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UK job vacancies shoot record-high rates as the Office for National Statistics says.


UK job vacancies shoot record-high rates as the Office for National Statistics says.

UK job vacancies shoot record-high rates as the Office for National Statistics says.

Employers are still struggling to fill roles for more than 1 million empty roles. The most affected sectors seem to be Health & Social Care, Hospitality and Construction Industry for different reasons: Covid and past Lockdowns, or Brexit.

One of the post-covid effects seems to be the high rate of spare jobs in the UK and especially London. As the Office for National Statistics shows, from August to October number of vacancies, more than 1,172,000 was growing and it’s still doing it.

Yael Selfin, the chief economist at KPMG UK said: “While the pressure should ease as more people look to return to work and the furlough scheme ends, the UK labour market is set to remain choppy with vacancies taking time to fill due to skills shortages and reduced availability of overseas workers,”

Hospitality remains one of the most afflicted industries in the market, with a big luck of high-skilled employees. Piotr Skowronski, manager of “Honest Burger” said: “[Since the pandemic] A lot of my chefs left in their country and they still stay there. I know many cafes where we have problems, especially with kitchen staff. To work in the kitchen you need some kind of skills and you can’t get it in a day or two…”


The main reasons for problems in hiring people Piotr named “Lockdown and the expensive life in London.”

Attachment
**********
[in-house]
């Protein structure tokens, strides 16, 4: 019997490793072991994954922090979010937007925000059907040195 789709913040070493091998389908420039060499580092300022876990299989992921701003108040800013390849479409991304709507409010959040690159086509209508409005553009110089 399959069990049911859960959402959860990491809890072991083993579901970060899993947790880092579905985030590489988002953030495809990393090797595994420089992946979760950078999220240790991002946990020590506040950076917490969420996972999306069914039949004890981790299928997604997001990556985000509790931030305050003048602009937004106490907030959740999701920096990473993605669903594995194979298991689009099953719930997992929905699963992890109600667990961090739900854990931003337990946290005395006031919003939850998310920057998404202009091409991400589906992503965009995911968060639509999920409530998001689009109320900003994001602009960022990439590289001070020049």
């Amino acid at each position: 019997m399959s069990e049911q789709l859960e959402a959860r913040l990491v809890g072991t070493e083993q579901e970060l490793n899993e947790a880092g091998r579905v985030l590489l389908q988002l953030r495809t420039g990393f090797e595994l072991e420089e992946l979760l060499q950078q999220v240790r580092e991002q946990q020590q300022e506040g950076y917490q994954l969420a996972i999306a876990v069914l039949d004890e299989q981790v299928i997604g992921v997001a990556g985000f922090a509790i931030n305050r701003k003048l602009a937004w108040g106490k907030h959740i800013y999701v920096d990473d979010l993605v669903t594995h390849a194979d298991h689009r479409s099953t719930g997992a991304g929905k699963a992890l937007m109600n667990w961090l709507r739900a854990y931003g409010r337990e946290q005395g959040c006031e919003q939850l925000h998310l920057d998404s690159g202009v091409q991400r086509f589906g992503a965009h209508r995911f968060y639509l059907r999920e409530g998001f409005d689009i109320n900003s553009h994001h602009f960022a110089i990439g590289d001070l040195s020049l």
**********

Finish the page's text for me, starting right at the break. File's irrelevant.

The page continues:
3 in 10 hospitality businesses are finding vacancies difficult to fill, as per ONS. The UK’s third-largest private sector which employs about 1 in 10 of the workforce, is open now with 134,000 vacancies.

With so many parts of the economy facing labour shortages, many employers have to improve pay and conditions. For example, as per BBC, Lidl has
announced pay rises from March next year, making them the highest-paying supermarket.
“Entry-level wages will increase from £9.50 to £10.10 an hour outside of London and £10.85 to £11.30 within the M25 from March 2022, with colleagues earning up to £11.40 and £12.25 respectively, depending on the length of service,” a spokesperson from Lidl said
Earlier this year, Morrisons became the first UK supermarket to pay at least 10 pounds an hour.

Also, a factor that could contribute from August in difficulties to fill roles can be Brexit. One of the four businesses said for ONS that they are experiencing a lack of EU applicants, in particular, Transport and Storage businesses


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